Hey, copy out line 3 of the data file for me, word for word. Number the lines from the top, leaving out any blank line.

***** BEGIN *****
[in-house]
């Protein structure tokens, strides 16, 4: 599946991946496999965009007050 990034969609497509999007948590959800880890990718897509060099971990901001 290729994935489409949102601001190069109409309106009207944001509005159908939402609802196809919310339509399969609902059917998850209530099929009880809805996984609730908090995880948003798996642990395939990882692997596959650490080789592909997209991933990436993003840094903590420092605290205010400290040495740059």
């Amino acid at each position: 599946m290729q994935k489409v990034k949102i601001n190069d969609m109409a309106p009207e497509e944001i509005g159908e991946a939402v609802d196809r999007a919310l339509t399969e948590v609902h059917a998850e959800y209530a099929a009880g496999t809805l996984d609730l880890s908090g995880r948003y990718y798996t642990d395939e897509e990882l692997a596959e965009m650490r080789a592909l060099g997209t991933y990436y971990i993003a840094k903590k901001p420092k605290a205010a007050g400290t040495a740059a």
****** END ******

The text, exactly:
């Amino acid at each position: 599946m290729q994935k489409v990034k949102i601001n190069d969609m109409a309106p009207e497509e944001i509005g159908e991946a939402v609802d196809r999007a919310l339509t399969e948590v609902h059917a998850e959800y209530a099929a009880g496999t809805l996984d609730l880890s908090g995880r948003y990718y798996t642990d395939e897509e990882l692997a596959e965009m650490r080789a592909l060099g997209t991933y990436y971990i993003a840094k903590k901001p420092k605290a205010a007050g400290t040495a740059a």